Preparing Podcasts for Listening

I listen to a lot of podcasts, and I do mean a lot. I have from time to time reported on which ones I listen to, such as this Hacker Public Radio episode. And when you listen to a lot of shows, it is important to be efficient. For me, that means I listen to them speeded up by approximately 80%. I could probably train myself to listen to them even faster, but this is comfortable for me. There are a number of ways you could do this. If you listen to podcasts on a smartphone, there are apps that will let you download your podcast episodes and the listen to them speeded up. That may be good for most people, but I have two issues with that. First, it will drain my battery even faster, and I prefer not to do that. Second, my phone is large enough to make this a bit unwieldy for how I like to listen. I like to put on my headphones and listen while doing things around the house, doing yard work, driving in my car, and so on. So what I like is a nice small MP3 player like a Sansa Clip. This is about 1 inch by 2 inches by .5 inch, and I can either put it in a shirt pocket or click it to a T-shirt collar, and it doesn’t get in my way.

But one consequence of this is that I need to have a software workflow to download and prepare my podcasts. My MP3 players are pretty no frills in comparison to smartphone apps, so I need to do some preparation work on my computer first. For downloading, I like to use gpodder. It works fine on my Kubuntu box, and once I enter a subscription it checks automatically multiple times per day and downloads and new episodes as they appear. So once I have finished listening to the episodes I have loaded on my MP3 player, I connect it to the computer, delete all of the old shows, and see what new shows are now available. Then I need to prepare them.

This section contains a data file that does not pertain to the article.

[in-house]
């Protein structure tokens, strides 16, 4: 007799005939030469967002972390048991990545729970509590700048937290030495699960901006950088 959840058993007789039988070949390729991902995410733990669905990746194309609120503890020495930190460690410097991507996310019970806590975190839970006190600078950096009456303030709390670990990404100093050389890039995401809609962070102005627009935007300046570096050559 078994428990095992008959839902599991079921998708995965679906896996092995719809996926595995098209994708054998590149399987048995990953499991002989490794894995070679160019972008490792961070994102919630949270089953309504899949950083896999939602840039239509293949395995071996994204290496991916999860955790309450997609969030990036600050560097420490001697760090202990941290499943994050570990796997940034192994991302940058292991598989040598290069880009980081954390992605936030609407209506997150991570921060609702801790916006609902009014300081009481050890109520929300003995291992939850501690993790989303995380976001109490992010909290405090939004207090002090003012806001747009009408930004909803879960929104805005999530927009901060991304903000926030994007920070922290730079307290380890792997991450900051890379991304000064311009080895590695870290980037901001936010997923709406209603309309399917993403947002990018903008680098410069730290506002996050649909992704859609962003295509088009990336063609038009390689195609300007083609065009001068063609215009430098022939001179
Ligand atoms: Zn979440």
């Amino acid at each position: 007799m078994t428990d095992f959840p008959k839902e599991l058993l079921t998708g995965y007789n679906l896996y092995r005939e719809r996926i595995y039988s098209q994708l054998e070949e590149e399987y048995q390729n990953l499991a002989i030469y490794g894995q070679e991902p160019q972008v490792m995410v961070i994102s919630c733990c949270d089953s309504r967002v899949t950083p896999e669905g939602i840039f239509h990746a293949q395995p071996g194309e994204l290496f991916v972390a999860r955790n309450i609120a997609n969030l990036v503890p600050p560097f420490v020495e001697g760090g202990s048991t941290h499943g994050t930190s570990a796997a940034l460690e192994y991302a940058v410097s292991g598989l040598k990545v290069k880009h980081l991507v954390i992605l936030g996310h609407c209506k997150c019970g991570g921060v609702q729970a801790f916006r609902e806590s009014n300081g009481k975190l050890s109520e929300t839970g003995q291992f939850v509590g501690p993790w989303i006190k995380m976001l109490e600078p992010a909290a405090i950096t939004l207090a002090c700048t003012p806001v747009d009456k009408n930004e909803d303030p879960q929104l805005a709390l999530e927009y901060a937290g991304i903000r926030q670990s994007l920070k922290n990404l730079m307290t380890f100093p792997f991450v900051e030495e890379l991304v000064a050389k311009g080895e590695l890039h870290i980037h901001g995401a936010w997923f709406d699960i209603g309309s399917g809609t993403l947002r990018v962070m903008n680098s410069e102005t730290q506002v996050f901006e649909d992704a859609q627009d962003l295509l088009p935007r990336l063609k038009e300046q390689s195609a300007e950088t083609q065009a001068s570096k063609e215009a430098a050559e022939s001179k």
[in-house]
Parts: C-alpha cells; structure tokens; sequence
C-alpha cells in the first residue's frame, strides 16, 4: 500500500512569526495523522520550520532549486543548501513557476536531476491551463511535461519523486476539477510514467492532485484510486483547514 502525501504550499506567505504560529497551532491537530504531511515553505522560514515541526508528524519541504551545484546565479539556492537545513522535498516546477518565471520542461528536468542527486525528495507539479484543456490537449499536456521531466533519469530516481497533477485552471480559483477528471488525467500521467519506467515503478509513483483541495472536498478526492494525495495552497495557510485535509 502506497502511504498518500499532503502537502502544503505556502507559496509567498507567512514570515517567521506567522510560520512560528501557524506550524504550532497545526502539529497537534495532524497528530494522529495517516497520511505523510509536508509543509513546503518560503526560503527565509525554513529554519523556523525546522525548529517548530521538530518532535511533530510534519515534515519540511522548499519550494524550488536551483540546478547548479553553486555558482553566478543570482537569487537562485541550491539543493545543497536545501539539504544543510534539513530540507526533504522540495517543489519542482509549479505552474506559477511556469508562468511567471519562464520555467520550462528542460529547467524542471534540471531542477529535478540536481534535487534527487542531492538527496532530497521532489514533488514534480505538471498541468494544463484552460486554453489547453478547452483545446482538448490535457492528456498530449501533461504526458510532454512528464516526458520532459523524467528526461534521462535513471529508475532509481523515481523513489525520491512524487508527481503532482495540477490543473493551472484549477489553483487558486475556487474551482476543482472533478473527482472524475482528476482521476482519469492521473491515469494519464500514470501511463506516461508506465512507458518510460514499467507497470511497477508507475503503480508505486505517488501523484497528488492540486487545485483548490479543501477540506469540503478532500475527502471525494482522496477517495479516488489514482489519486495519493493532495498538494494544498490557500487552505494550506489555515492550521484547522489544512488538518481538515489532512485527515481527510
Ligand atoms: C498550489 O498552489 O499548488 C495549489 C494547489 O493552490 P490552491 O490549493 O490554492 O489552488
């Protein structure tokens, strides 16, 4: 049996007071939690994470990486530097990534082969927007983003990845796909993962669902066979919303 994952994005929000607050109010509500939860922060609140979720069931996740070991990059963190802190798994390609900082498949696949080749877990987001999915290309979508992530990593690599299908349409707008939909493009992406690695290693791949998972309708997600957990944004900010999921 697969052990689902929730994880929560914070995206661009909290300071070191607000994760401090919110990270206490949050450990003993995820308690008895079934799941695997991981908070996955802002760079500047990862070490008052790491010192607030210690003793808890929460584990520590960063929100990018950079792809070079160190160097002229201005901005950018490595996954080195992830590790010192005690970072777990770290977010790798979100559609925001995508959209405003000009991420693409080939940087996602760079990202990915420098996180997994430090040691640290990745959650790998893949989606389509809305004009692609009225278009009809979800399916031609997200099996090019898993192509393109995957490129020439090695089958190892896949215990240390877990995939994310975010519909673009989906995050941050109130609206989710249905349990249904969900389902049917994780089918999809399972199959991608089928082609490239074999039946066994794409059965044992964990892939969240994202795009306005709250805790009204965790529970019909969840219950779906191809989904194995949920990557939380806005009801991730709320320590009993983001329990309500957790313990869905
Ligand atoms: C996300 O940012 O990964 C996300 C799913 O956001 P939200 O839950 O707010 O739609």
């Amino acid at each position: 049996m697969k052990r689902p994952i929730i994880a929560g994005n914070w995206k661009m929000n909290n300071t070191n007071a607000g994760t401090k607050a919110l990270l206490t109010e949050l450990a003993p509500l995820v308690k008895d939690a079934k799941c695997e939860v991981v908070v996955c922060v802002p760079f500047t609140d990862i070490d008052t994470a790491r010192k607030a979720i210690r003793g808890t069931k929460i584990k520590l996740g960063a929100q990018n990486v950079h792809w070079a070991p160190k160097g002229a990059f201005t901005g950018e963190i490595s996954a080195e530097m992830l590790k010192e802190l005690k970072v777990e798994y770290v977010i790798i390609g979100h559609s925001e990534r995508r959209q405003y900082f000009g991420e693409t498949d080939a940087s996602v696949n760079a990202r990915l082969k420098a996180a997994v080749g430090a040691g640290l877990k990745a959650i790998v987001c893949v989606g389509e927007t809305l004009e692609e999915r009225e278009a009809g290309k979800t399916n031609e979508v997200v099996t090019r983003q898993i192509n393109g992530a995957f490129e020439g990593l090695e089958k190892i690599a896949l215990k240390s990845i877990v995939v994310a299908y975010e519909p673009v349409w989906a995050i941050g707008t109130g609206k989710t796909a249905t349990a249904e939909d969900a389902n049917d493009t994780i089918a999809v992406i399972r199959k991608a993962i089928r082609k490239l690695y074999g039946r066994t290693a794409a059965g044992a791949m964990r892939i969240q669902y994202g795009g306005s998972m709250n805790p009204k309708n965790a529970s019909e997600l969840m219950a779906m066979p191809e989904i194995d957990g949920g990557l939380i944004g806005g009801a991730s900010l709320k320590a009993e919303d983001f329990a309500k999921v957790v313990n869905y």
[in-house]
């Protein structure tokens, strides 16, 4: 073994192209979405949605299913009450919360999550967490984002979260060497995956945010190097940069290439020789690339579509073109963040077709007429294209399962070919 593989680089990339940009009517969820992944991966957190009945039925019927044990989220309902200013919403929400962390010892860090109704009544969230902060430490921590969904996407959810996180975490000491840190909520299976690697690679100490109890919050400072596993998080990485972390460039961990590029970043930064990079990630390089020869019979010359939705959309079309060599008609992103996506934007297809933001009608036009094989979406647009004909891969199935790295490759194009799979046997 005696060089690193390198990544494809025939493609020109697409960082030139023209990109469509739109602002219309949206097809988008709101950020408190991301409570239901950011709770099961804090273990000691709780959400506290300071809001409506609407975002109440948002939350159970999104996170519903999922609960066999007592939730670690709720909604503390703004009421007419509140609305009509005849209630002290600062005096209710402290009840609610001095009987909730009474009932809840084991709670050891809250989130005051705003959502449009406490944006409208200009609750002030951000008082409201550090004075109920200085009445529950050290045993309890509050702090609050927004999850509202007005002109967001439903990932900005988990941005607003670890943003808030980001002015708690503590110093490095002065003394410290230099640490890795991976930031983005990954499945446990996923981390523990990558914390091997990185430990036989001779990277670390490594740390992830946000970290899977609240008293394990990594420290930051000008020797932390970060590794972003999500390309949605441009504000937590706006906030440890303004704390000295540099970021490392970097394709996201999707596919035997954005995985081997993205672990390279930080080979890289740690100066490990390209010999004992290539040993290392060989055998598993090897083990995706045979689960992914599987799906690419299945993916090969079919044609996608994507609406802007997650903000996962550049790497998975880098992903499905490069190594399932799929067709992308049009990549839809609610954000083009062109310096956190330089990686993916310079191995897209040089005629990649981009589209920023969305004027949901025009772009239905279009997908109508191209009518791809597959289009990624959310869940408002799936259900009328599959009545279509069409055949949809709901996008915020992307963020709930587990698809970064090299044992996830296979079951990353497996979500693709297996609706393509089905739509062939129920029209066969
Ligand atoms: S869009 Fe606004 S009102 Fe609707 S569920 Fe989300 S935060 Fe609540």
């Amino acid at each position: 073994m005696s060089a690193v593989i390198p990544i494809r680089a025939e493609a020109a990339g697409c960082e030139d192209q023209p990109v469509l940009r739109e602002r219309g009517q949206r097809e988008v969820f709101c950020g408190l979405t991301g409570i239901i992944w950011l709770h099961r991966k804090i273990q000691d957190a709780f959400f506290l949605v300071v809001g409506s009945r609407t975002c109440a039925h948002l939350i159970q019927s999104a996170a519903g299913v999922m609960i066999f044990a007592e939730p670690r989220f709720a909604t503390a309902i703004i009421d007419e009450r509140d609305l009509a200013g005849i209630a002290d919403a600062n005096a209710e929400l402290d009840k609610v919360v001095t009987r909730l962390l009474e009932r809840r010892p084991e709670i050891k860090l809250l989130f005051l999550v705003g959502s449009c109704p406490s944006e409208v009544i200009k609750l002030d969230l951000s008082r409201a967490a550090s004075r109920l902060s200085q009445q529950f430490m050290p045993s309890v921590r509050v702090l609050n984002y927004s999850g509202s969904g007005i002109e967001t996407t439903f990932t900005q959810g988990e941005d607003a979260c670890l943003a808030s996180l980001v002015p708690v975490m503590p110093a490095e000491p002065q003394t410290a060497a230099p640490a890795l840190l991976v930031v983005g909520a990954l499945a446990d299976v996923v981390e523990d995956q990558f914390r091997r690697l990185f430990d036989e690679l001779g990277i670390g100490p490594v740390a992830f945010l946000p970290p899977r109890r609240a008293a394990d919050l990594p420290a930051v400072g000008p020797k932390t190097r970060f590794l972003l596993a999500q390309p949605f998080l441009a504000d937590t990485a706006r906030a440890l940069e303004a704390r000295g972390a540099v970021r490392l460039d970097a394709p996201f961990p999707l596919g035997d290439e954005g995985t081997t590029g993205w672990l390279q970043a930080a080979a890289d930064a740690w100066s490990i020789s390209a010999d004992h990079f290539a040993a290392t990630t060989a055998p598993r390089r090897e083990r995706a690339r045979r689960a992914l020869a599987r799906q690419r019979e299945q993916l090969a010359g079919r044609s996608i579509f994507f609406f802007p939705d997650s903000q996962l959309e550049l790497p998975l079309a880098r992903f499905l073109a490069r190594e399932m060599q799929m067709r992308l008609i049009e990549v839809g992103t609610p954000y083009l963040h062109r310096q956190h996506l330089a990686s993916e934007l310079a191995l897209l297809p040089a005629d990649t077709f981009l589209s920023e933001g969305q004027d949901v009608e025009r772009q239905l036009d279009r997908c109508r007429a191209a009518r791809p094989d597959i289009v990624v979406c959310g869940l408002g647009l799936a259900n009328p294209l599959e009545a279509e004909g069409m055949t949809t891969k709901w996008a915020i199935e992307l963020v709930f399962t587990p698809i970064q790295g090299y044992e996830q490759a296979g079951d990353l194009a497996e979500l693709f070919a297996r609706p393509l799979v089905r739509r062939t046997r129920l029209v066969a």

Preparing the shows is where I use Audacity, which I have done for years. Audacity can do anything I need done in preparing the shows, and it can do multiple things in a script. Audacity calls these scripts macros, and you can set one up by going to Tools–>Macros, and then clicking New. You give your macro a name, click OK, and then you will see in the right-hand window Steps that it has created a step called 01 End. Don’t worry, every macro has to have an end, and you can add other steps above it. I start mine by doing the speed up step. Go to Insert on the right, click that, and look for a procedure called Change Tempo. Note that there is also a procedure called Change Speed, but you don’t want to use that one because it will also change the pitch. Unless you really love listening to chipmunks, that is undesirable. Change Tempo will speed it up while keeping the pitch correct. Isn’t digital editing wonderful? Click on that, then click OK, and you will see it is now the very first step, and the one called End has now shifted down to 02. Then click on the Change Tempo step, click Edit, and set the percentage of speedup you want. Mine is set for 80, but if you have never done this before, I recommend starting at a lower level like 30 or 40. Once you get so that you never notice things being fast, you can increase it by another 10, until you get to the desired speed level. I know that many blind or sight-impaired users go a lot faster, but they have years of training themselves to do that.